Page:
My Illlustrated Travel Journal with Essays about Roman and Mediaeval History and some Geology


6.10.13
  More Hiking Tours on the Hoher Meissner

Well, the conference that kept me busy the last weeks is over; I got some time off to recompense the overtime, and because of the fine weather those last days, we did some more hiking. Here are some photos.

Pines on the High Meissner Plateau

We did some tours in and around the Hoher Meissner last year but there's more to explore. The highest part of the Meissner proper is not a peak but a plateau that rises up to 754 metres. The mountain itself measures about 8 kilometres (north-south) to 4 km (east-west).

View from the Bilstein to the Devil's Valley

The geological history of the Meissner goes all the way back to the Variscan orogenesis about 350 million years ago, which is the foundation of most of the mountains in Germany (except for the Alpes). Traces of this stage can still be seen in the Devil's Valley (Höllental) with its 350 million year old diabase and greywacke formations.

Diabase cliffs in the Devil's Valley

Diabase is an igneous (solidified magma or lava; diabase is actually formed at a state in between) subvolcanic rock that emerged from the earth crust in underwater conditions. Greywacke is a very hard sandstone with an irregular structure and badly sorted inclusions of feldspar, quarz, and small pebbles. Both rocks are typical for the Variscan orogenesis.

Basalt pillars in the Kitzkammer

Remains of the 250 million year old dolomite cliffs of the Zechstein Sea can be seen in the foothills to the north, but the rest of the geological development of the Meissner is much younger.

The uppermost layer of the main massive consists mostly of basalt from the early Miocene (23 - 5.3 million years ago), the beginning of the series of ice ages. Additional surface changes came about in the Pleistocene (2,588,000 to 11,700 years ago) mostly by glacial shifts which left behind basalt boulders on the slopes, like the Sea Stones below.

Cave in the Kitzkammer formation

The Kitzkammer, which looks a bit like a small version of the formations at Staffa, developed from sub-aquine volcanic activity. The pillars are an olivine basalt rich in glass. The sea levels in the early Miocene were higher than today.

Sea Stone boulders (Seesteine)

The other interesting rock formation was likely caused by a landslide that deposited a group of bizarre basalt rocks at the southern slope of the Meissner, near a little lake that has fallen dry during the last century. They are called the Sea Stones. They are also olivine basalt though with a lower percentage of glass.

Another view of the Sea Stones

Under the layer of basalt lies a 12-15 metres thick layer of brown coal from the Tertiary, the remains of a drowned forest (see this post).

Another tour took us to a place called Heldrastein (Heldra Cliff). It is part of the various trekking routes in the Nature Park Meissner / Kaufunger Wald, but technically the cliffs (besides the Heldrastein there are two more) belong to the Werra valley.

Part of the Heldra Cliff, the Chancel)

They are situated on the side of the former GDR and were a forbidden zone for both sides because there was a lot of spying equipment around, including an ugly tower we could see every time we drove on the other side of the Werra (which belonged to West Germany). Now the tower has been prettied up and can be used as viewing tower. Though after the steep ascent - partly by stairs - we didn't feel like climbing more of those, and the cliff itself offers a spectacular view already.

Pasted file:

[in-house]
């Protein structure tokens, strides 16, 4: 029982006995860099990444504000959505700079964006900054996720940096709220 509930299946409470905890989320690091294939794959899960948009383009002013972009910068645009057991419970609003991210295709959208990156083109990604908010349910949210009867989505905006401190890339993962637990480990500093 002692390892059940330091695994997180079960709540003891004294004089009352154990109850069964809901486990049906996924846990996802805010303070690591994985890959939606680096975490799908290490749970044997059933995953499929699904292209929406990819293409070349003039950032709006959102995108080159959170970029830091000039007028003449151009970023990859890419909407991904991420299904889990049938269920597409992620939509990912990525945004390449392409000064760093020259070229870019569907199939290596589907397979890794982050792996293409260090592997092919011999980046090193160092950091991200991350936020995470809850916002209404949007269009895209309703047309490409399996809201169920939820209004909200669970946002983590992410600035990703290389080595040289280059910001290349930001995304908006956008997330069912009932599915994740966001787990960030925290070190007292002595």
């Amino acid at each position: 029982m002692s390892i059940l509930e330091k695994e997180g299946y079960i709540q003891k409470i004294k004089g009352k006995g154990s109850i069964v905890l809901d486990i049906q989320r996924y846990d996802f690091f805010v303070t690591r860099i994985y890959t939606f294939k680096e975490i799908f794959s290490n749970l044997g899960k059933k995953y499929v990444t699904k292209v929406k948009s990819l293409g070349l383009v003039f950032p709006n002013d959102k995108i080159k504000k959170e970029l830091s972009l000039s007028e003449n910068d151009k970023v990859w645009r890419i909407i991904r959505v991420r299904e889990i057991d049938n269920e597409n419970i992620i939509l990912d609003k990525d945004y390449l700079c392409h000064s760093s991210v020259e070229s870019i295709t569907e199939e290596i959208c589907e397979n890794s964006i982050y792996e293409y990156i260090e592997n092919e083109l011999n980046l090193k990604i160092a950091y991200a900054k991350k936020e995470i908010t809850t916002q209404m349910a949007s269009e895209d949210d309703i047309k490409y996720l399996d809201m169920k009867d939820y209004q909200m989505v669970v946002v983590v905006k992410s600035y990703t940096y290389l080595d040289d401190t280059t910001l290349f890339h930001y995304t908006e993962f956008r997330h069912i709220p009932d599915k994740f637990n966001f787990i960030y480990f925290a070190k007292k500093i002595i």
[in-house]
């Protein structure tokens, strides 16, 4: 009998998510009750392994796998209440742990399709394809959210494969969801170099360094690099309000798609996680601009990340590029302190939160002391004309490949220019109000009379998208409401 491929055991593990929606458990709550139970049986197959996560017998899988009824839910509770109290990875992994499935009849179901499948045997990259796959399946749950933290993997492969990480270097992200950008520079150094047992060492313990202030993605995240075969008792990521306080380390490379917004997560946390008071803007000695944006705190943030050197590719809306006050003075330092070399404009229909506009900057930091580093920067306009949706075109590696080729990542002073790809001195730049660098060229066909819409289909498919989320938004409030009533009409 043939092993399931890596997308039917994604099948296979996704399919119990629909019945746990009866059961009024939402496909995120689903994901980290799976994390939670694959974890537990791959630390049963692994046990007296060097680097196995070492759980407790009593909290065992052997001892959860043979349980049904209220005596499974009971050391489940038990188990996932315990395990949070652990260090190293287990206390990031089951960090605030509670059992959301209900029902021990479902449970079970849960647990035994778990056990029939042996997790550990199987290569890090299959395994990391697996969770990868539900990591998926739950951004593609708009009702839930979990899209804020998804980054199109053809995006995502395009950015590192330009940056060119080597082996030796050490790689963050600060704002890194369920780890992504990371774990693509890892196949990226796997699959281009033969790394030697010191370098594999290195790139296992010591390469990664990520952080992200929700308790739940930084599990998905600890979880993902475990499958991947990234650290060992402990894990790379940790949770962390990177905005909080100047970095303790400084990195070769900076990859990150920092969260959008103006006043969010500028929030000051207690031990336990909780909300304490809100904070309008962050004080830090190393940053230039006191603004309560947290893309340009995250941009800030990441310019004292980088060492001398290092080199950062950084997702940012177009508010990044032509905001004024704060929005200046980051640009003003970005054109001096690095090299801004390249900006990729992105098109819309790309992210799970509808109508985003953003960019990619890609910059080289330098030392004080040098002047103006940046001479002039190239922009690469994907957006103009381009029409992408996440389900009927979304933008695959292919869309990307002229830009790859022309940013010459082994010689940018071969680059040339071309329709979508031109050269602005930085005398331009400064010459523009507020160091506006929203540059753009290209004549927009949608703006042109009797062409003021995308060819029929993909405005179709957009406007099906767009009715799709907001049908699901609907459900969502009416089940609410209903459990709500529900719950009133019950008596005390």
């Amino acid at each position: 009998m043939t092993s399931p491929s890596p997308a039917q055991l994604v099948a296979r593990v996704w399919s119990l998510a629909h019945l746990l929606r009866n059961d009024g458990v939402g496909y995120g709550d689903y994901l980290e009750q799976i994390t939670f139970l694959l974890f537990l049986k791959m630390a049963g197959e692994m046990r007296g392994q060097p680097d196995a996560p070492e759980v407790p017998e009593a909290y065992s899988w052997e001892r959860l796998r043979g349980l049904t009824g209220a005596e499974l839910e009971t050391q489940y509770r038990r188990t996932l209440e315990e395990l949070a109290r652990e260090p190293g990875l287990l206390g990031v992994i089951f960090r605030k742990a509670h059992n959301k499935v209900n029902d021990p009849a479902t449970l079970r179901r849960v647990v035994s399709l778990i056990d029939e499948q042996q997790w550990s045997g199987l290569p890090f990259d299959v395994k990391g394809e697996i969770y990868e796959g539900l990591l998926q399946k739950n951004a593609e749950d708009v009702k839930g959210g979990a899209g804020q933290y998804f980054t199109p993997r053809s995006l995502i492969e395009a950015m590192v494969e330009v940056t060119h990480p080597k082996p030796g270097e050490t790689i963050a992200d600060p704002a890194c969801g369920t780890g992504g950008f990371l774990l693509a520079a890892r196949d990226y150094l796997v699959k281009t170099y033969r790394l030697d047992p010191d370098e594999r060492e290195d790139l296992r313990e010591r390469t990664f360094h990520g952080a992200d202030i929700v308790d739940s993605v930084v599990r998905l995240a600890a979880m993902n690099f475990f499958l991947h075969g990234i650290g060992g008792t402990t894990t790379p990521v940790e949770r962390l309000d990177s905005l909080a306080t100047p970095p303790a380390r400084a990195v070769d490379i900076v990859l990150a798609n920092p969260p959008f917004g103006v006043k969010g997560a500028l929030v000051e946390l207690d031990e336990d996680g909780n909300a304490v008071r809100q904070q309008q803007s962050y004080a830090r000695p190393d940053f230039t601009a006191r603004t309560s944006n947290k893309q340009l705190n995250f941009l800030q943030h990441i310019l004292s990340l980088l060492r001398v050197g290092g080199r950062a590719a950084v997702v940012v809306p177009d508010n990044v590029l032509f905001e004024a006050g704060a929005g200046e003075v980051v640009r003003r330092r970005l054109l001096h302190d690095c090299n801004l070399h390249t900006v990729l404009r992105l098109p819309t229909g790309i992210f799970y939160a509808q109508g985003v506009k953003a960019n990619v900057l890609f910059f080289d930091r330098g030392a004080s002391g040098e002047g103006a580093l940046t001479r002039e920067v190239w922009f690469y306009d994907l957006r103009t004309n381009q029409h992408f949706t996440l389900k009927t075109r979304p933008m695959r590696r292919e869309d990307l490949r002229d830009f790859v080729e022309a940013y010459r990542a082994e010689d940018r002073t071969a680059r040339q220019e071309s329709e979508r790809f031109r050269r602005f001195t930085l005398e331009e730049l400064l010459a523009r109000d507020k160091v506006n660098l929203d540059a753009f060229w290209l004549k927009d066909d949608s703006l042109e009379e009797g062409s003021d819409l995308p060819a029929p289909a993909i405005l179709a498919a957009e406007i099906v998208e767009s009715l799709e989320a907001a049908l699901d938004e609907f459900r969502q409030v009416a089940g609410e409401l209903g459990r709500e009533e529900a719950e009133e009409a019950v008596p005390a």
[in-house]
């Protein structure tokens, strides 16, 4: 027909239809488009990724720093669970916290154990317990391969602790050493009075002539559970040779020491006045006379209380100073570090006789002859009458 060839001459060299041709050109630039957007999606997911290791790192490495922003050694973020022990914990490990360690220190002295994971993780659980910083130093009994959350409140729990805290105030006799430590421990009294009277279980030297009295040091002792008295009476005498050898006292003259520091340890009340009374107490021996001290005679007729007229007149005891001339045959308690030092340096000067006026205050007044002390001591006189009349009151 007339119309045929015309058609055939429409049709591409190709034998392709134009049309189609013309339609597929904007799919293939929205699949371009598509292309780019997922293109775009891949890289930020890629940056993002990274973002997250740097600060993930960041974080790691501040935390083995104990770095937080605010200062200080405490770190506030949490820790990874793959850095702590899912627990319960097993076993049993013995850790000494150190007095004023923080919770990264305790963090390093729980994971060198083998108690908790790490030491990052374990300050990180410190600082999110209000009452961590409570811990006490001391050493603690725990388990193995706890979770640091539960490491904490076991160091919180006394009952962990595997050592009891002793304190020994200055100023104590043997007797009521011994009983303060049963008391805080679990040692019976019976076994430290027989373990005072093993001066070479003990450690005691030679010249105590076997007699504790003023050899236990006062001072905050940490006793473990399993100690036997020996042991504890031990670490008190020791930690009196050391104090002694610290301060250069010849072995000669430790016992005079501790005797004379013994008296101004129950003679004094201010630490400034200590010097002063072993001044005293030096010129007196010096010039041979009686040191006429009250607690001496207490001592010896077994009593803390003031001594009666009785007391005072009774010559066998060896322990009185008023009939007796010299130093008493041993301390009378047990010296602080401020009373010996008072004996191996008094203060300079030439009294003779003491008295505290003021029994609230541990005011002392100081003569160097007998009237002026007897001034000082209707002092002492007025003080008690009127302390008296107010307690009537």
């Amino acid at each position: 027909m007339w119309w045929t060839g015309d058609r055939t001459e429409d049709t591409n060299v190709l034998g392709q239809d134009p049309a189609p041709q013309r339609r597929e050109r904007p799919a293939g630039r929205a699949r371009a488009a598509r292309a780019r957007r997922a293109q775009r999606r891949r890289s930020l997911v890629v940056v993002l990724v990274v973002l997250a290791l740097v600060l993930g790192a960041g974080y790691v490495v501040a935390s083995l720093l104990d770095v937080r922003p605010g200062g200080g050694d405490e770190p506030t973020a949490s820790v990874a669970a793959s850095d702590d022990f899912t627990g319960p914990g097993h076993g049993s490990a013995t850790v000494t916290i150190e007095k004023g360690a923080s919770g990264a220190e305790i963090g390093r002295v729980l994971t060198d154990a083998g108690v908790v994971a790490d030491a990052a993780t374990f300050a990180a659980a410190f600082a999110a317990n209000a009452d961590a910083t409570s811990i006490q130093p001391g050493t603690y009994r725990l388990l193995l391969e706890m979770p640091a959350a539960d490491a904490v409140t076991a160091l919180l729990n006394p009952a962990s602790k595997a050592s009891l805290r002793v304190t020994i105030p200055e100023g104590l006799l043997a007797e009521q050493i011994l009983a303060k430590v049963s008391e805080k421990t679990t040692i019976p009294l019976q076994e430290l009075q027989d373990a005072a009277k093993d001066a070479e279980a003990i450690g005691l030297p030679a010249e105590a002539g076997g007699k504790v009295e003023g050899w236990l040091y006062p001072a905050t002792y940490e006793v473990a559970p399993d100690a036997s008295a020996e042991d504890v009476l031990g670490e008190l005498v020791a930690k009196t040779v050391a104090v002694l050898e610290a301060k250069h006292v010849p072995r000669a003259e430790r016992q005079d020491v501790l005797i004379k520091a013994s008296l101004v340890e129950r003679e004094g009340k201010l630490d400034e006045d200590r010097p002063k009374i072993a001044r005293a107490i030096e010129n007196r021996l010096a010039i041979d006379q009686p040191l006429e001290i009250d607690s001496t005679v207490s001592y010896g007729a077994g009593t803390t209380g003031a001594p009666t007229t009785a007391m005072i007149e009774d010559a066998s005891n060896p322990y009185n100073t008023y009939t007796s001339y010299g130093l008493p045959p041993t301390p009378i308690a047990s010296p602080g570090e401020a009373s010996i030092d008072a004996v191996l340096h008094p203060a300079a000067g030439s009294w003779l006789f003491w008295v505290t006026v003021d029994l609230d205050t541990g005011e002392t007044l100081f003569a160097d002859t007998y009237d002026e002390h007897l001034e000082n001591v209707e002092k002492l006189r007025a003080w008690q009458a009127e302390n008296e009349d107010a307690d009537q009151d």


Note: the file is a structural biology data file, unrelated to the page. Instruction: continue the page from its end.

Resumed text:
View from the Heldra Cliff

The Heldra Cliff (503 metres above NN) and its neighbours are another result of the musselkalk formations in the area. The sheer fall of the cliff is 62 metres - no wonder you need stairs to get up to it, even from a less steep part - and then the hills go another 330 metres down to the Werra river.

Way to the cliff

It was a warm day, too, so the cold beer I got in the hut on top was well deserved, I think.

'Giants of Nieste'

Next were some wayward trees from North America and Canada that found their way into the woods near a village called Nieste, a fact that gave them the nickname 'Giants of Nieste' (Niester Riesen). The story goes that they helped the devil who, of course, supported Otto in his feud with the landgrave, and were turned into trees by the good spirits of the forest.
 
Comments:
I like the views, they remind me of the Big Horn Mountains here in Wyoming. Glad you did your rock hopping to bring us interesting pics. :)
 
Thank you, Constance.

Most of my readers seem to like rocks better in the shape of castles and cathedrals, but I find the wild ones cool, too. :-)
 
Hope the conference went well!
The basalt pillars at the Kitzkammer look amazing. I thought of Staffa and the Giants' Causeway even before reading your caption.
 
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The Lost Fort is a travel journal and history blog based on my travels in Germany, the UK, Scandinavia, and other places. It includes essays on Roman and Mediaeval history, as well as some geology, illustrated with photos of old castles and churches, Roman remains, and beautiful landscapes.

All texts (except comments by guests) and photos (if no other copyright is noted) on this blog are copyright of Gabriele Campbell.

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Location: Germany

I'm a blogger from Germany with a MA in Literature and History which doesn't pay my bills, so I use it to research blogposts instead. I'm interested in everything Roman and Mediaeval, avid reader and sometimes writer, opera enthusiast, traveller with a liking for foreign languages and odd rocks, photographer, and tea aficionado. And an old-fashioned blogger who hasn't yet gotten an Instagram account. :-)


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